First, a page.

solo 401(k) clarification


M

mariakucpa

My client has a solo 401(k) tied to her private sole proprietorship attorney practice, and she also has W-2 income from her work as an employee for a different employer.

I know that the profit-sharing portion of her solo 401(k) contribution can be made only if her private practice earnings exceed expenses (that is, only if there is an actual profit from that portion of her sole proprietorship work). Is my understanding correct that the salary deferral portion (the $17,500) of the contribution to her solo 401(k) can be sent in anytime during the year, without waiting to see if there is an end-of-year profit. Is this correct?

Thank you,


Maria U. Ku, C.P.A.
Oakland, CA
 
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A

Alan

My client has a solo 401(k) tied to her private sole proprietorship attorney practice, and she also has W-2 income from her work as an employee for a different employer.

I know that the profit-sharing portion of her solo 401(k) contribution can be made only if her private practice earnings exceed expenses (that is, only if there is an actual profit from that portion of her sole proprietorship work). Is my understanding correct that the salary deferral portion (the $17,500) of the contribution to her solo 401(k) can be sent in anytime during the year, without waiting to see if there is an end-of-year profit. Is this correct?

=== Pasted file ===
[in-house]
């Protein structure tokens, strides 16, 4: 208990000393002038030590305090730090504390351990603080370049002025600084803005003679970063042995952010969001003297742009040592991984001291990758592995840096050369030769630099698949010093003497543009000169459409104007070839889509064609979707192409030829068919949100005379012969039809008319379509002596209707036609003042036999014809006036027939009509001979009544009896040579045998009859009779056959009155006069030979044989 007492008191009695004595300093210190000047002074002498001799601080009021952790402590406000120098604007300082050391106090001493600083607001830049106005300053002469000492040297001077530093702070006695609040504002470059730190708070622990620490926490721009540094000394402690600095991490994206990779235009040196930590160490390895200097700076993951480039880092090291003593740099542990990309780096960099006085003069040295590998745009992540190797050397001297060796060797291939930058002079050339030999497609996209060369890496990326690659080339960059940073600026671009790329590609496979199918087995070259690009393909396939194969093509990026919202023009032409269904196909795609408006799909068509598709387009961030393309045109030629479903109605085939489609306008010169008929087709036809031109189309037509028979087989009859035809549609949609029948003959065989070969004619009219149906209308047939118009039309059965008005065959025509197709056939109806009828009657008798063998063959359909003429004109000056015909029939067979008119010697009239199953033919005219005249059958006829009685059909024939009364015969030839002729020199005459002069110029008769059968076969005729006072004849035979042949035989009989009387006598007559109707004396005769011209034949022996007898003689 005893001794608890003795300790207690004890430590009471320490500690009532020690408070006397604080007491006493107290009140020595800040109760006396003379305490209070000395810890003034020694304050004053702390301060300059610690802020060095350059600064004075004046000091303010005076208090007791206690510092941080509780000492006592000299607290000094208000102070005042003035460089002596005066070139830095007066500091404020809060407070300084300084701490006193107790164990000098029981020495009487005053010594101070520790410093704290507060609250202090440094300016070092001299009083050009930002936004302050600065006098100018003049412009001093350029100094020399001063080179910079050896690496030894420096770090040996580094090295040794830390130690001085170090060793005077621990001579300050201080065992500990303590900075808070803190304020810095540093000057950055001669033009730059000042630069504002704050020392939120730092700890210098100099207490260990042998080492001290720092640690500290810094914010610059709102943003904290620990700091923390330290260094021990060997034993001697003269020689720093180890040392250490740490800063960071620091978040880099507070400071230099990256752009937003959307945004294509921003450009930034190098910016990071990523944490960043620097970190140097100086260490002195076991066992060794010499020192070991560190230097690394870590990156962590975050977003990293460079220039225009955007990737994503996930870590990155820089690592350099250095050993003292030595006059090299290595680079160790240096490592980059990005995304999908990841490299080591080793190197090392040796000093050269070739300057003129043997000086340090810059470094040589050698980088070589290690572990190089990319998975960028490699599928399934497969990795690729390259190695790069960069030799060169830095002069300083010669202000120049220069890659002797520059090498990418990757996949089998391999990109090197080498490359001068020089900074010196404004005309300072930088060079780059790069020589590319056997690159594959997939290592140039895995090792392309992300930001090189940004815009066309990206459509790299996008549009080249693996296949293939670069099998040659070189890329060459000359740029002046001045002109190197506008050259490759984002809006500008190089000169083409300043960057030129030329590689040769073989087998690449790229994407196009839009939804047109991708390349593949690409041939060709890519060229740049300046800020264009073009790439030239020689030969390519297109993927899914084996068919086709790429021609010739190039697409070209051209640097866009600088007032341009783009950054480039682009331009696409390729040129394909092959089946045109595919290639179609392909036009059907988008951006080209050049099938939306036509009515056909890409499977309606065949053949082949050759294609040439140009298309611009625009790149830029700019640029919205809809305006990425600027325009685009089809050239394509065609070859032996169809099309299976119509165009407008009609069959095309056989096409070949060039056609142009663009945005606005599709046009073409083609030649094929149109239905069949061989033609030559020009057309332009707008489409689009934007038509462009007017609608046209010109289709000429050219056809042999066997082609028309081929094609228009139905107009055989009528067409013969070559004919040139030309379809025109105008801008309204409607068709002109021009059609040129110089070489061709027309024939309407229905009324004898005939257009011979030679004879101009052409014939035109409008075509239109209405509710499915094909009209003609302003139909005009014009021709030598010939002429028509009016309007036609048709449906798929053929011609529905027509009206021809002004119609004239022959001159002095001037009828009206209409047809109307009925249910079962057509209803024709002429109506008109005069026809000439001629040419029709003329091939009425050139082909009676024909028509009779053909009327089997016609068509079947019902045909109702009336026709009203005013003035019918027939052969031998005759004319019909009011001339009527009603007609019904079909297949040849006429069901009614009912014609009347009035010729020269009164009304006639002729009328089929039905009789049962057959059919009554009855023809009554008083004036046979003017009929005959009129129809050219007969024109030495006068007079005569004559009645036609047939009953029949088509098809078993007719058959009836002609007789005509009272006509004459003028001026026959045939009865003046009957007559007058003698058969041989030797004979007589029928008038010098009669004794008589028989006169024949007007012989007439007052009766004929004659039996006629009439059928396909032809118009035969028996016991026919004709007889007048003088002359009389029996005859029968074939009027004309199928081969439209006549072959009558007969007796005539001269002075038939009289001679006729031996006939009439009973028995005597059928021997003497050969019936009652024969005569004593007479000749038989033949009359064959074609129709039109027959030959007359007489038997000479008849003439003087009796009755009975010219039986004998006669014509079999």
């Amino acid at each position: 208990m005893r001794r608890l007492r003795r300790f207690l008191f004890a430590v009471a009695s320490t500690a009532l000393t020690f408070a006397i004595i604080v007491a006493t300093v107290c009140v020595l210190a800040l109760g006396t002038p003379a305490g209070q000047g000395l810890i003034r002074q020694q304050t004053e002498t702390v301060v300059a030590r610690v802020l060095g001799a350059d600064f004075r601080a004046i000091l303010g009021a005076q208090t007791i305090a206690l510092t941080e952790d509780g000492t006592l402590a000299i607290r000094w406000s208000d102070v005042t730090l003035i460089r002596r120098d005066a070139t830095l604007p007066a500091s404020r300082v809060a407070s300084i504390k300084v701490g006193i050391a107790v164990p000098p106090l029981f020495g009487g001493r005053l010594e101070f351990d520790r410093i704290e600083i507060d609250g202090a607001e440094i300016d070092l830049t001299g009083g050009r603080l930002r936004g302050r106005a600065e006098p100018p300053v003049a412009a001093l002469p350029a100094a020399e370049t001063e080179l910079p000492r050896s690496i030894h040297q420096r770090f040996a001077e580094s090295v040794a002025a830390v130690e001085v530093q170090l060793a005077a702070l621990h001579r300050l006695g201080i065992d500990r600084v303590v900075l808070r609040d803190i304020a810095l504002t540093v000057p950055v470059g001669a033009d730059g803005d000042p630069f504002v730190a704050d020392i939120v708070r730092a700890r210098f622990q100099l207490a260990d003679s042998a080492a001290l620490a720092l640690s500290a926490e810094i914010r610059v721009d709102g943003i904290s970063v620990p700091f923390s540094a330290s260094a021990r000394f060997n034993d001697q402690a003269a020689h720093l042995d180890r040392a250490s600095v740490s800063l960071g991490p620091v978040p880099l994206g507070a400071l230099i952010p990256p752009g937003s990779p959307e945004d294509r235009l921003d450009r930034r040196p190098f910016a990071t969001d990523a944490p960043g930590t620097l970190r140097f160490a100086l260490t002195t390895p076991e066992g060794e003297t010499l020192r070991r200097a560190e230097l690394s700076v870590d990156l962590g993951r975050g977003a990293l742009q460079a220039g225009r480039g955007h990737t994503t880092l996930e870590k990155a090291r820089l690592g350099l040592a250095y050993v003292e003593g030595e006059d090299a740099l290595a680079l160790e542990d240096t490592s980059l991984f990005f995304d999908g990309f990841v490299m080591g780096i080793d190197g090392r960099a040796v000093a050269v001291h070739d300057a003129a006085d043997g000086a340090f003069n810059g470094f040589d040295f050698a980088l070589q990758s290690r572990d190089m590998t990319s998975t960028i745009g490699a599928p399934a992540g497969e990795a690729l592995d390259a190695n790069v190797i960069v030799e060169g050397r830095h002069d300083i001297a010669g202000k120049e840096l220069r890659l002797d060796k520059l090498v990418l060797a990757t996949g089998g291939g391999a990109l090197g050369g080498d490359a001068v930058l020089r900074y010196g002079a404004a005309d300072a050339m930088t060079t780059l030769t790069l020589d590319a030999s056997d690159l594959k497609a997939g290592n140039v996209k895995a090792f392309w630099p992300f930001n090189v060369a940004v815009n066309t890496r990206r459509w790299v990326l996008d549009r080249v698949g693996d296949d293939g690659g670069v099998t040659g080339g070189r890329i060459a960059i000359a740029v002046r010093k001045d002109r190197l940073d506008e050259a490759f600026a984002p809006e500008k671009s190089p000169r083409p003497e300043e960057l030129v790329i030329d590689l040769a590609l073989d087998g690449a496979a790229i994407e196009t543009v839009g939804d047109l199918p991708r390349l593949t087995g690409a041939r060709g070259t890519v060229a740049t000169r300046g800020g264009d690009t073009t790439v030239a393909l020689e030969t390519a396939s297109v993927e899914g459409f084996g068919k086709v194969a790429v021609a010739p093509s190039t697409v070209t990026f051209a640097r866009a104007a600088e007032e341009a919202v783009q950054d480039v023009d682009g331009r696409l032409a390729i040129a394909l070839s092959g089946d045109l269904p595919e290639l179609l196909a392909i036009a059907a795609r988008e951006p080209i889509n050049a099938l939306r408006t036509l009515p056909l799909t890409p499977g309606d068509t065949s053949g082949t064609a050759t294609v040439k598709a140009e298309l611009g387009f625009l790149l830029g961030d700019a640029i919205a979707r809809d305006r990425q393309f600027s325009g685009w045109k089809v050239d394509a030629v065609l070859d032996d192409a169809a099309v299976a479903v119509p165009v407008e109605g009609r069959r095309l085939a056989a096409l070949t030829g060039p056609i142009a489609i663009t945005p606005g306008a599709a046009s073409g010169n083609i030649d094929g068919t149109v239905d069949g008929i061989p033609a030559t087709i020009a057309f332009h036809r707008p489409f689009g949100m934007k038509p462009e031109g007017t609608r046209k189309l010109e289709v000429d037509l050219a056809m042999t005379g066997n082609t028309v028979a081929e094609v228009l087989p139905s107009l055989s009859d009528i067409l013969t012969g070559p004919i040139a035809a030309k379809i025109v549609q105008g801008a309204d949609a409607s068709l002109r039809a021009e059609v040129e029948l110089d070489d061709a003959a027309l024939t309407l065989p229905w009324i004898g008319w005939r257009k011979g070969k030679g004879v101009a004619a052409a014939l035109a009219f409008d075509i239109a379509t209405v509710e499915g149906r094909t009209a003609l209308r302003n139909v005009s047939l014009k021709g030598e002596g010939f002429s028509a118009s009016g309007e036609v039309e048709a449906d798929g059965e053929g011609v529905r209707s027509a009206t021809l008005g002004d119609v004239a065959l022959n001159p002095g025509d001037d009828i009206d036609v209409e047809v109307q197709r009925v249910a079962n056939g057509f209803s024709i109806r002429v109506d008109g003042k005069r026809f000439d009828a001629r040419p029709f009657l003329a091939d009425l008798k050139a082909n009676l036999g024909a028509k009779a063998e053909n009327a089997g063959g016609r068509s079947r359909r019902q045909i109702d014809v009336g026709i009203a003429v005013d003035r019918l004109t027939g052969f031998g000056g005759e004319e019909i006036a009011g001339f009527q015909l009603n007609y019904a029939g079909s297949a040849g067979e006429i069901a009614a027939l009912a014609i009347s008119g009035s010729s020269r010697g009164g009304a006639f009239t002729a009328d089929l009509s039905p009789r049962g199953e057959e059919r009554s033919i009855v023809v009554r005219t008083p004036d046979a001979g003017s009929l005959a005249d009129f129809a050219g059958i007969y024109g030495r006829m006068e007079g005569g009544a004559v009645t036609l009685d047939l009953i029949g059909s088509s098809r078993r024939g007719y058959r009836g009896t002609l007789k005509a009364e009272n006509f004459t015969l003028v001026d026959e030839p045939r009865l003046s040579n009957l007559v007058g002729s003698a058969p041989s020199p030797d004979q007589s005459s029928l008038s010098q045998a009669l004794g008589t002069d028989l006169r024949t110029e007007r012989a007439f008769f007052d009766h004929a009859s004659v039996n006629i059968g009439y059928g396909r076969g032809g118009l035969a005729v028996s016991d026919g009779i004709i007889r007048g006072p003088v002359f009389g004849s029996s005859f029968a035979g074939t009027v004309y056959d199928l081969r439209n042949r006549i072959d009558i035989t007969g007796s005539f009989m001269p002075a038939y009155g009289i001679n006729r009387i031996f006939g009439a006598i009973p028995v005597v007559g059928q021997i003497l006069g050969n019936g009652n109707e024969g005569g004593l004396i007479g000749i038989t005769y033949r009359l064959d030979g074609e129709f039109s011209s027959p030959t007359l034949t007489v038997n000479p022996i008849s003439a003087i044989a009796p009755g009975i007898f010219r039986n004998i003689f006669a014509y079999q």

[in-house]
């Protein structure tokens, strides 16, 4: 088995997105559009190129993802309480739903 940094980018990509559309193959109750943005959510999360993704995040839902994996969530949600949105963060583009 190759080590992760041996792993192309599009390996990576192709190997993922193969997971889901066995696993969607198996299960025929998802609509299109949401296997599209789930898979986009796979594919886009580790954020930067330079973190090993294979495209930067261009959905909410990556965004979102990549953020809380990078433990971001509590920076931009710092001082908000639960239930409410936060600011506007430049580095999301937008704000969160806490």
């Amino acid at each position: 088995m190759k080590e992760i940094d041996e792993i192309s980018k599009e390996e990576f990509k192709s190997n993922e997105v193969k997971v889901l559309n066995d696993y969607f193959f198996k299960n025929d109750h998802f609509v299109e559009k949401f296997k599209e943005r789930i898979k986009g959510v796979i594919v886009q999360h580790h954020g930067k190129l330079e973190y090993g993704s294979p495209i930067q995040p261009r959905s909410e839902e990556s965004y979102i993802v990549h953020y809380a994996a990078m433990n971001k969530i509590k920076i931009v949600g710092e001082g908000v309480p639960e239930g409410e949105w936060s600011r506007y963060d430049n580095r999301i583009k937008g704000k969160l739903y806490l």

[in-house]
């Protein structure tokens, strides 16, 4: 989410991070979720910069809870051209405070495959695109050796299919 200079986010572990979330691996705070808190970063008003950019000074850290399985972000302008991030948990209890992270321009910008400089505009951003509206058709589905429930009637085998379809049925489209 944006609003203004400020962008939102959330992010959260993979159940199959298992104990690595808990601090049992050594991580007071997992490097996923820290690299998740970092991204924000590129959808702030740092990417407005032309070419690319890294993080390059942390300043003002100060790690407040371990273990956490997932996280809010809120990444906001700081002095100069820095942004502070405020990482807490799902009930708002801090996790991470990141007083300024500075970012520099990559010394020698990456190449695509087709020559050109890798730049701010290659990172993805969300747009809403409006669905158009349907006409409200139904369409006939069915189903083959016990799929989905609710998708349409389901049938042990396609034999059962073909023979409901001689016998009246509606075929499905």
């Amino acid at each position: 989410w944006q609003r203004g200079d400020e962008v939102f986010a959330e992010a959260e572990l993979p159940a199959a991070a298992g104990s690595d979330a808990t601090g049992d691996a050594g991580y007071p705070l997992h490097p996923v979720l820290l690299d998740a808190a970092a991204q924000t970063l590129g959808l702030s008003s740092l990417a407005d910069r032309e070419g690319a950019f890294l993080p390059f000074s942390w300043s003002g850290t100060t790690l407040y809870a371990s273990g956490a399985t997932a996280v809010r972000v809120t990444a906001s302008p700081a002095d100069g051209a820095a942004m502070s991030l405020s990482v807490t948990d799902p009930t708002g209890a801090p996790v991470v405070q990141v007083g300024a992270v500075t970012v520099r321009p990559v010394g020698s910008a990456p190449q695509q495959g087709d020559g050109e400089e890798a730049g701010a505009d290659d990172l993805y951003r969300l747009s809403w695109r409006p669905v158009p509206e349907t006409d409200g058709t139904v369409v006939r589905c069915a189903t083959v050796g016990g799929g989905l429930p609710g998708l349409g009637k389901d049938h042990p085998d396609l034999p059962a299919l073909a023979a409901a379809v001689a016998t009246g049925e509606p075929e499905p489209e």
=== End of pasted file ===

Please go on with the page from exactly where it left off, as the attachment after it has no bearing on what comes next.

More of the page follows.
Thank you,


Maria U. Ku, C.P.A.
Oakland, CA
It's been awhile since I looked at all the rules, but I believe she can
only use her W-2 wages from another employer to contribute (elective
contribution) via withholding to that EMPLOYER'S 401K plan, NOT her solo
401k. Contributions to her solo plan are in two flavors: 1. There is the
elective $17,500 ($23,500 if age 50) based on up to 100% of her net
earnings from self-employment and 2. the employer contribution which is
"effectively" 20% of her self-employment earnings. Elective
contributions are per person not per plan. In other words, the $17,500
is the maximum amount for the year even if she had her own business plan
and also a plan through her employer.

E.g., if she had net earnings in her business of $30,000, she could
contribute her elective amount of $17,500 to her solo and then make the
calculation to compute her employer contribution to the solo (20% of
$30K). If she had no net earnings for the year in her business, she
could not make any contributions to her solo plan. She could make
elective contributions to her other employer's plan via payroll withholding.
 

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